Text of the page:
Tech Savvy: CES unveils tech trends to watch

The annual CES consumer technology show may provide a glimpse at the not so distant future from automation, innovation and tech services.

A vendor at Nanoleaf
A vendor at Nanoleaf talks to CES show participants at the CES consumer electronics show in Las Vegas in 2023. Nanoleaf provides modular lighting panels, smart light bars, bulbs and smart light switches.
Contributed / Consumer Technology Association

The U.S. has a labor shortage.

Technology has an answer.

That was part of the message delivered by Steve Koenig, Consumer Technology Association vice president of market research, at the recent CES consumer technology show in Las Vegas. The CES show is renowned for highlighting the latest in technology from industry giants, major retailers and entrepreneurial startups.

In his keynote address, Koenig noted there are bright sides, but supply chains, a topic that went from nowhere to an every day discussion, remain vulnerable. Chip inventories are rising and lead times are falling, which should also help in terms of supplies for a host of products, including vehicles. He said the downside risk in terms of chip inventories comes with oversupply, as the latest tech may be deferred until demand works its way through the supply. That remains to be seen, he said.

But one thing is clear for the near future and likely well beyond — the national labor shortage. Koenig said the U.S. is short 10 million workers.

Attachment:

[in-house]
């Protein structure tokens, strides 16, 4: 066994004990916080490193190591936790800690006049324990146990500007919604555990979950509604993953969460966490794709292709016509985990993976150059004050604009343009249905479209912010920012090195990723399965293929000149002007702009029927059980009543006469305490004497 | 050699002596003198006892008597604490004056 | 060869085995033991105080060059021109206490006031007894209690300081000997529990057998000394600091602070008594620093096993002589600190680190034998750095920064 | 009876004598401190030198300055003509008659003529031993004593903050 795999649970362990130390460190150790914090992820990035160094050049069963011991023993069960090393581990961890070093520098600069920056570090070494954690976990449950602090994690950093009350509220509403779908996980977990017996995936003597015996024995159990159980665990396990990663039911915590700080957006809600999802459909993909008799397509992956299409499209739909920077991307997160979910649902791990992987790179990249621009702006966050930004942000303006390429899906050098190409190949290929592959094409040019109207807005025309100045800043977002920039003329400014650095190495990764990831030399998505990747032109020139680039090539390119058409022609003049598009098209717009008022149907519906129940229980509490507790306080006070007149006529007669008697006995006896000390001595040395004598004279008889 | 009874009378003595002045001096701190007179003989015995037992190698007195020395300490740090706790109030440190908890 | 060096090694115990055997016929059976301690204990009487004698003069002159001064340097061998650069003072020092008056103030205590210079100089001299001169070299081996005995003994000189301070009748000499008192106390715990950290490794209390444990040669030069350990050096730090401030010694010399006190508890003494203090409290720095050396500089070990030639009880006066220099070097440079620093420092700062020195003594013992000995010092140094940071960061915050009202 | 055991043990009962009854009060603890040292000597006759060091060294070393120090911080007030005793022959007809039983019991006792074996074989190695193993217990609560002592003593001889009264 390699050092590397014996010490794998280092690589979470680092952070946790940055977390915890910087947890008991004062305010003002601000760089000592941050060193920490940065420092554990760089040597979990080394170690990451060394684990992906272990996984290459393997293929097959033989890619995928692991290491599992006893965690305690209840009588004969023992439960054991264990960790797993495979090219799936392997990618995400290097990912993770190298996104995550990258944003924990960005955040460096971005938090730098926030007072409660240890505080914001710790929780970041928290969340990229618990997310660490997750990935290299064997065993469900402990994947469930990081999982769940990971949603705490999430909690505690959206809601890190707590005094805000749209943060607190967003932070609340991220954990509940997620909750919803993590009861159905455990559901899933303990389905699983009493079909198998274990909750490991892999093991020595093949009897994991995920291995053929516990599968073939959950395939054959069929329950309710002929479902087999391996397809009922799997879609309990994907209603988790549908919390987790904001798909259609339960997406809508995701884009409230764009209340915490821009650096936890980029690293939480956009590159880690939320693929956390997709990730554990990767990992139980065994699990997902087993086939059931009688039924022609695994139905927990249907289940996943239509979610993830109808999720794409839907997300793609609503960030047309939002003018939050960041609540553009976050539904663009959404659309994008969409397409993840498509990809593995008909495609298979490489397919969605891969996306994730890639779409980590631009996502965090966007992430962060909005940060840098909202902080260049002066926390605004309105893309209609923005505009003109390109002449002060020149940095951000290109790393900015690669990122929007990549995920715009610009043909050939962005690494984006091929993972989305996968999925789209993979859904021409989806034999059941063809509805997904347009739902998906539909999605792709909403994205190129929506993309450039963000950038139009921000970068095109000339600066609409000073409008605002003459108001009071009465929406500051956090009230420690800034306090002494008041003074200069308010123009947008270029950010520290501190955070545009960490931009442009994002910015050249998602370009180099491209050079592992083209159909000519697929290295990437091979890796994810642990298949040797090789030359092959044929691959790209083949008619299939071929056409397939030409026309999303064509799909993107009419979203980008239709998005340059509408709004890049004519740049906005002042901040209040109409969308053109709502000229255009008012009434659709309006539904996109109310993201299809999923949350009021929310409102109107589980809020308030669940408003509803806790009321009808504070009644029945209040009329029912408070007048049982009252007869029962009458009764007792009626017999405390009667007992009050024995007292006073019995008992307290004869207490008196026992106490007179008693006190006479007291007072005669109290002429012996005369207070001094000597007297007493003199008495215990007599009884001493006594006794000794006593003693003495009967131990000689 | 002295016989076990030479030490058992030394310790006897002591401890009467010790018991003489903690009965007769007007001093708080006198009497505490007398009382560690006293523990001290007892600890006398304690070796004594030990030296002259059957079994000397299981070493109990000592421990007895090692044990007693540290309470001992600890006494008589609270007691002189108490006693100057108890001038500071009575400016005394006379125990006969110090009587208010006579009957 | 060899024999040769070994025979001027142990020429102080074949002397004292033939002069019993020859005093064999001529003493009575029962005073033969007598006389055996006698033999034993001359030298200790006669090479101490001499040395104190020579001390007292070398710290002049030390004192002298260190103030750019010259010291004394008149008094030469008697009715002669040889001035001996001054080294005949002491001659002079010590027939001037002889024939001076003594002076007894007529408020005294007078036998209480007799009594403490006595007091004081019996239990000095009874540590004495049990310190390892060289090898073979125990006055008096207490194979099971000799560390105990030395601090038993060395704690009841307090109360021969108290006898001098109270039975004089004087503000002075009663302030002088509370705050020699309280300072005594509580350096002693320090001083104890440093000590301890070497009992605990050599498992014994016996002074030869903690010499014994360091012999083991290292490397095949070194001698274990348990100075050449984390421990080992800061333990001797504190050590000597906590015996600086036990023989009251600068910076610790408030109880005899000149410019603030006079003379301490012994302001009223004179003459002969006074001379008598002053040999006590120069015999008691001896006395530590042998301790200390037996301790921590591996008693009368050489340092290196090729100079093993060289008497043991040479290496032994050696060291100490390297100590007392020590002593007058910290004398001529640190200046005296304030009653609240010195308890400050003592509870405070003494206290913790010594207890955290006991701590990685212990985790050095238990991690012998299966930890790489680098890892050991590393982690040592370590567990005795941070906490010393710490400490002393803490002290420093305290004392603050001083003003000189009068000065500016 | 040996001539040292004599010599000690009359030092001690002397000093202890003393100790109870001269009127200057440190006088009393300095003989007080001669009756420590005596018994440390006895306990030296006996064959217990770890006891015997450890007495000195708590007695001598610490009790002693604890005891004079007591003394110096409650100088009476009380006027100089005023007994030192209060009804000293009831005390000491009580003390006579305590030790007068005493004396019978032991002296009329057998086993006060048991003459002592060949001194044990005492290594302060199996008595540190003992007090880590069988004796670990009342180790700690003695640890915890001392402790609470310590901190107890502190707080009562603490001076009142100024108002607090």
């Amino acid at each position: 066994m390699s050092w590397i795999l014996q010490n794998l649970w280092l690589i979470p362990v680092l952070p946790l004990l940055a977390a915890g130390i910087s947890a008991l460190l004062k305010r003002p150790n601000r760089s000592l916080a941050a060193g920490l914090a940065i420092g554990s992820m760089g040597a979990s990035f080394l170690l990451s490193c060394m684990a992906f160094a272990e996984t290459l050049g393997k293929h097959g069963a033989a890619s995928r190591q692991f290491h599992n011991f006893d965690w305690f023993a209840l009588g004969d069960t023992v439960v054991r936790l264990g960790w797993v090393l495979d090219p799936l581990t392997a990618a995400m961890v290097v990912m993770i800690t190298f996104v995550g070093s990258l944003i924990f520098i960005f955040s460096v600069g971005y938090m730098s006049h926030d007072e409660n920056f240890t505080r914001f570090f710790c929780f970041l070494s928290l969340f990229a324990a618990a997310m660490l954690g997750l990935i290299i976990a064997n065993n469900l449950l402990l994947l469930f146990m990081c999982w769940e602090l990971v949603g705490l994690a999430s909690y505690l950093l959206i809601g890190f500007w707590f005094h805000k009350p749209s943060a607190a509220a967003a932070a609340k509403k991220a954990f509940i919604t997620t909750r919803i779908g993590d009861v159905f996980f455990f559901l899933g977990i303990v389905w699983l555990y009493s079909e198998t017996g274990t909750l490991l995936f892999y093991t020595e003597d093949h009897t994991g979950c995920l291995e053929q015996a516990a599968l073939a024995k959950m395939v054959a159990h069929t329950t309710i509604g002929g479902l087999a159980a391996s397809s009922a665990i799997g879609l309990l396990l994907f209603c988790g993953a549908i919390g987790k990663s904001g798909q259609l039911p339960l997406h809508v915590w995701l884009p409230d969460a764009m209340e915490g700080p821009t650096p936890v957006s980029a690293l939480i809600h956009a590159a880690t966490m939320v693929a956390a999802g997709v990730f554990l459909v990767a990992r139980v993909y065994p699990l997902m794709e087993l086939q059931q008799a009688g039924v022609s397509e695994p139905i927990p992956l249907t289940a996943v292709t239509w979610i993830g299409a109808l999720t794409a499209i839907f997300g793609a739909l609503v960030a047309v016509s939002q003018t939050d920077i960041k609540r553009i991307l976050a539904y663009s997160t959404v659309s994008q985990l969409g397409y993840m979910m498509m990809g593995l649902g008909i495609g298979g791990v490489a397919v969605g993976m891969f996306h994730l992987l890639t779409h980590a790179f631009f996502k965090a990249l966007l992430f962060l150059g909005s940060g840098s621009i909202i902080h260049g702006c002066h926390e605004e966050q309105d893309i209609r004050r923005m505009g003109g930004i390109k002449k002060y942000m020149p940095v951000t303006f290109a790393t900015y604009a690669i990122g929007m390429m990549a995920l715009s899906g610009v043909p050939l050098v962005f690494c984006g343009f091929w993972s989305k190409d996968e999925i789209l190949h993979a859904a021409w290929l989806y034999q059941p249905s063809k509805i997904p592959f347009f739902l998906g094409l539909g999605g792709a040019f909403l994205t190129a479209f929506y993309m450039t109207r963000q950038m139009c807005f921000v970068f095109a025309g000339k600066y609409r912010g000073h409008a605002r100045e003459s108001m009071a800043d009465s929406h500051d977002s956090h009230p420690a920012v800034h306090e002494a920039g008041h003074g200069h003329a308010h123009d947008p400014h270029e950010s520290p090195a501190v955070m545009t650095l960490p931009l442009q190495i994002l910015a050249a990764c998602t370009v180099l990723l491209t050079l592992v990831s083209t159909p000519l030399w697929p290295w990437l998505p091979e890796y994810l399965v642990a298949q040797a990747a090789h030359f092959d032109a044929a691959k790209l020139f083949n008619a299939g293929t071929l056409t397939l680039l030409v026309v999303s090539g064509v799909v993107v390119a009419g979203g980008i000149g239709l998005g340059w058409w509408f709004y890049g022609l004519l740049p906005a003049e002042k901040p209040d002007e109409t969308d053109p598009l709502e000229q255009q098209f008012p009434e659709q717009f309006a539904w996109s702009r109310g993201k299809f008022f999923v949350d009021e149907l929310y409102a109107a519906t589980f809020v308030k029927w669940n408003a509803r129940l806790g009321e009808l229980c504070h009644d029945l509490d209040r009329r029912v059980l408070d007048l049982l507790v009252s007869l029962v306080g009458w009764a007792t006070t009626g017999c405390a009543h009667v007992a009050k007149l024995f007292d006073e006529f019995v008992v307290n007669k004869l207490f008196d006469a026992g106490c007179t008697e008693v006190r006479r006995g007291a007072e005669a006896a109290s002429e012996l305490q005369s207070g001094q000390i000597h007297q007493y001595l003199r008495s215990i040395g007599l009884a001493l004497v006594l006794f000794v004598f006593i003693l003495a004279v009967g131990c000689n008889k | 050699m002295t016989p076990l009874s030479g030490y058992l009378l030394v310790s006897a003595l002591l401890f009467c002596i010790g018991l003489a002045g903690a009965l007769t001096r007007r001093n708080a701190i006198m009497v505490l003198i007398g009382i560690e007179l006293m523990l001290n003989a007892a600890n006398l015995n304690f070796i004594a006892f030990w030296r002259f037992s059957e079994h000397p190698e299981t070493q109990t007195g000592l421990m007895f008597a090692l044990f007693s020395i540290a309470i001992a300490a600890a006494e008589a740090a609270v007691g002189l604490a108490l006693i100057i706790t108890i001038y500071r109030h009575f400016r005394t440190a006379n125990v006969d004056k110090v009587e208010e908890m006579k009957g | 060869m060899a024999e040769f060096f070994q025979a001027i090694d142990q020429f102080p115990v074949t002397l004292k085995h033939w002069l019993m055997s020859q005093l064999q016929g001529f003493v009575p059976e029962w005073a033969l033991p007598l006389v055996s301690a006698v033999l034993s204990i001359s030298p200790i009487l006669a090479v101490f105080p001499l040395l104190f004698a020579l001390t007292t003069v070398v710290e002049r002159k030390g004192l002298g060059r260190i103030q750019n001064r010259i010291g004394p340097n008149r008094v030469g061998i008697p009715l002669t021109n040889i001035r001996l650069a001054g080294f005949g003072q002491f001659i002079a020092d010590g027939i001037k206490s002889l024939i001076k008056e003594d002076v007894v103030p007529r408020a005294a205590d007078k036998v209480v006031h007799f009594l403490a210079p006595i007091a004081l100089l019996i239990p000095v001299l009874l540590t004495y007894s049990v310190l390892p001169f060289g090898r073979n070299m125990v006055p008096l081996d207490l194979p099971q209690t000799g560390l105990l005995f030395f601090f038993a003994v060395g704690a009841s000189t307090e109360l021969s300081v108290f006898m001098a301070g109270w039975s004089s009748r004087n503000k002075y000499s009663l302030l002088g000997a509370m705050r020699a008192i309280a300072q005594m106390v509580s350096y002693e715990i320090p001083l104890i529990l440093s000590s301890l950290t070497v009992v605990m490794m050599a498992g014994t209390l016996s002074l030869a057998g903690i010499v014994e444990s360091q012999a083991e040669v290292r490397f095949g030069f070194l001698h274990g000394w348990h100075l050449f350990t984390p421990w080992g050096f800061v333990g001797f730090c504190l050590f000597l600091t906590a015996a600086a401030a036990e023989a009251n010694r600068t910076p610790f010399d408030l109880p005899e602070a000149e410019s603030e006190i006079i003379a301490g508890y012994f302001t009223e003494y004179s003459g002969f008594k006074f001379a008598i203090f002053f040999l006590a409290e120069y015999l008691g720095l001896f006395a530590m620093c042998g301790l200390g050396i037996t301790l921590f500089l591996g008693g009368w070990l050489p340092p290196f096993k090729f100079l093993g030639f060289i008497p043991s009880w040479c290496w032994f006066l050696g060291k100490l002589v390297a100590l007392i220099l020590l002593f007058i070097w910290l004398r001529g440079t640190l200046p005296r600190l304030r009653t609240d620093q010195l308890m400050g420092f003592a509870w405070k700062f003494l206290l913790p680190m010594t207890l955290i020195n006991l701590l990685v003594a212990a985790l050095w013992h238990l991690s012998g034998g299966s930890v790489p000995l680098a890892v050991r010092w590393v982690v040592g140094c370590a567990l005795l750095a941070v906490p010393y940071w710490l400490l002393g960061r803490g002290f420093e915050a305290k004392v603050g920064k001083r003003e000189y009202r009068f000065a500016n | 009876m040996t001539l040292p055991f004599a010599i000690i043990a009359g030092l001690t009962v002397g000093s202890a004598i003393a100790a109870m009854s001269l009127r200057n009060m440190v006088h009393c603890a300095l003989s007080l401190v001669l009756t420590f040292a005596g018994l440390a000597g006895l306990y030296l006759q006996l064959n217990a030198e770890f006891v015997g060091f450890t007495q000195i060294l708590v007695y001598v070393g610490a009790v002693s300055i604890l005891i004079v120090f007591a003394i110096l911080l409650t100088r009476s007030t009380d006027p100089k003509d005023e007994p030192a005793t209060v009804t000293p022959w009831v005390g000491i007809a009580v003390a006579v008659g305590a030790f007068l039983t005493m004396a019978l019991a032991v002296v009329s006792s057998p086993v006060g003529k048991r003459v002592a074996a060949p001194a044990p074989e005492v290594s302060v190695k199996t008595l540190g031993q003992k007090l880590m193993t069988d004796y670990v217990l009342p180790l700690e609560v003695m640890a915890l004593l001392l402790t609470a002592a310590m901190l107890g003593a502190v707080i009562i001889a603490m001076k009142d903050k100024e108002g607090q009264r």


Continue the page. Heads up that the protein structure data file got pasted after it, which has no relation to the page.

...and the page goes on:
“I think that 20 years ago, technology was the 'nice to have' when it comes to business or the commercial enterprise. Today, I think humans are the 'nice to have.' … The simple truth is we can’t hire enough workers certainly if we are talking about skilled labor and knowledge workers,” Koenig said.

There have been recent tech layoffs, but across the global economy, he said, businesses are struggling to find workers.

Steve Koenig speaks on stage
Steve Koenig, Consumer Technology Association vice president, research, at the recent CES consumer technology show in January of 2023 in Las Vegas.
Contributed / Consumer Technology Association

As for one of the other current challenges, raising interest rates is a blunt instrument to temper inflation, Koenig said.

“The other way is boosting productivity,” Koenig said, referring to British economist Christopher Freeman, who said, “innovation accelerates and bunches up during economic downturns only to be unleashed as the economy begins to recover, ushering in powerful new ways of technological change.”

This means new services and new products for consumers, Koenig said. He pointed to the experience with the Great Recession in 2008 and 2009 as consumer technology innovation brought mobile broadband. In 2010, about 30% of U.S. households had a smartphone. This time with predictions of a recession in 2023, Koenig said he believes 5G, for the fifth wireless generation, will be key with innovation based on the network providing faster mobile broadband both for consumers and the commercial industrial Internet of Things — technology that connects and exchanges data over the internet.

That will unlock so much innovation across this next decade, Koenig said.